It is 1930, Norwegian summer time. We are located at 79.35 north latitude, a little over 600 miles from the North Pole. Behind us lie the Svalbard Islands, midway between northern Norway and Greenland. Our goal is 80 degrees north and the Arctic ice pack. Right now this goal is very much in doubt.
Fog has reduced the visibility we need to find open leads in the ice. At present we can see at most a quarter of a mile. And an unforecast wind is starting to blow at right angles to our course from the west. Wind Horse, our FPB 83 motoryacht, is at idle, while we watch the weather and analyze the risk factors.
That you can get this close to the Pole is amazing. If we were in the Southern Hemisphere, we’d already be on the ice sheets of Antarctica at 65 degrees latitude. In Greenland, we’d have been stopped by pack ice hundreds of miles south, and Alaska’s Glacier Bay is 1,100 miles closer to the equator than our present position. But the west coasts of the Svalbard Islands are kissed with the remnants of the Gulf Stream, so this area is typically navigable—with a great deal of care—by the middle to the end of July.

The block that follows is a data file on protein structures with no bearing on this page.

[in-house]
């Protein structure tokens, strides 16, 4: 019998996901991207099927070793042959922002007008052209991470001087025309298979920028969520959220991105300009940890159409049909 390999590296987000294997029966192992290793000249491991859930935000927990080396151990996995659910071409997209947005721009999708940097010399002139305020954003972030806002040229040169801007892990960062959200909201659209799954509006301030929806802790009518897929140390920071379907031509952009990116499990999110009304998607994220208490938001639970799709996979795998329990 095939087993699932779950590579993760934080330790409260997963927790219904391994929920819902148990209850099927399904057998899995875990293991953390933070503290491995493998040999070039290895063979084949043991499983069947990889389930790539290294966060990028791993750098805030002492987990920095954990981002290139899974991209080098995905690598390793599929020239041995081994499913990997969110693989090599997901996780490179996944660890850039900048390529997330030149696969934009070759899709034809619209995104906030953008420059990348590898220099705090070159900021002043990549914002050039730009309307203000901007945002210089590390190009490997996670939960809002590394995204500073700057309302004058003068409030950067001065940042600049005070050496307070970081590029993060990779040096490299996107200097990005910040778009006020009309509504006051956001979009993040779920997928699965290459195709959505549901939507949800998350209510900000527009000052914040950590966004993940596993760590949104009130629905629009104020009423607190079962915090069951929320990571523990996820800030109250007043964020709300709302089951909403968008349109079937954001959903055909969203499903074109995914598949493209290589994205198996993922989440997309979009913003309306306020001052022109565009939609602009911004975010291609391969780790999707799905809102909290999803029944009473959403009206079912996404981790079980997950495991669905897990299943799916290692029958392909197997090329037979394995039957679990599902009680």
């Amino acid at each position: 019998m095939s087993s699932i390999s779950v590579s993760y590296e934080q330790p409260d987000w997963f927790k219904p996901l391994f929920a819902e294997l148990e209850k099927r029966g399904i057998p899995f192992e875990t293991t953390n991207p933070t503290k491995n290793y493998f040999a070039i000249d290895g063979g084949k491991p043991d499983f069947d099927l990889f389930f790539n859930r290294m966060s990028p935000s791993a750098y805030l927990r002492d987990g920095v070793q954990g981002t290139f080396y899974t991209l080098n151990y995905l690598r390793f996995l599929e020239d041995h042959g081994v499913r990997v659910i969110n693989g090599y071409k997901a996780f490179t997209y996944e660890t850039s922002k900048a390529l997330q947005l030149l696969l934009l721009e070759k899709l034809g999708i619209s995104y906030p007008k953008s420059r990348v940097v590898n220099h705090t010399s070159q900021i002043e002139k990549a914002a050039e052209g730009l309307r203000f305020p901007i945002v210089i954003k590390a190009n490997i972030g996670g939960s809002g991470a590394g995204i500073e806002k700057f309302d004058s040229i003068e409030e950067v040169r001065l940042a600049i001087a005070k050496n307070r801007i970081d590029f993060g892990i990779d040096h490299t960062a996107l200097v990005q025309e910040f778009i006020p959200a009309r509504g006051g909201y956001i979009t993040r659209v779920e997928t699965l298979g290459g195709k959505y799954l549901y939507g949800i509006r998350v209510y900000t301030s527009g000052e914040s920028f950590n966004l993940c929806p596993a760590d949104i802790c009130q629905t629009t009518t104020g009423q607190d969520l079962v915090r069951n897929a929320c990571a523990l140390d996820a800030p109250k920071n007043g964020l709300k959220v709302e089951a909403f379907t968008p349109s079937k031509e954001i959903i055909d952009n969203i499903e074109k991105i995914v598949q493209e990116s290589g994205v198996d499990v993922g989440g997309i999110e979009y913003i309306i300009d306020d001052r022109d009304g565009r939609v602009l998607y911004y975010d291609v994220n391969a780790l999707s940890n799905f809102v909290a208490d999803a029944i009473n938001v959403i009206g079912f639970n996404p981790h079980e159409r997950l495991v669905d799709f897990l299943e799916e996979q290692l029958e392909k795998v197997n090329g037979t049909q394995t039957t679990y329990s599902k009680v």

Caution is the watchword. We are on our own. If there is a problem, we either sort it out ourselves, or suffer the consequences. There are no technicians to make service calls, nobody to rescue us if we set off the EPIRB. And if we make a mistake judging the weather, and become trapped by the ice pack, we are here, at best, until next summer.
Enveloped in the warm, dry cocoon of Wind Horse’s interior, surrounded by a tough metal hull with a double bottom, five watertight bulkheads, and 3/4-inch-thick windows, it is easy to lose touch with the reality of the far north. But we know the west wind can quickly close the open leads through which we have worked to arrive at this point.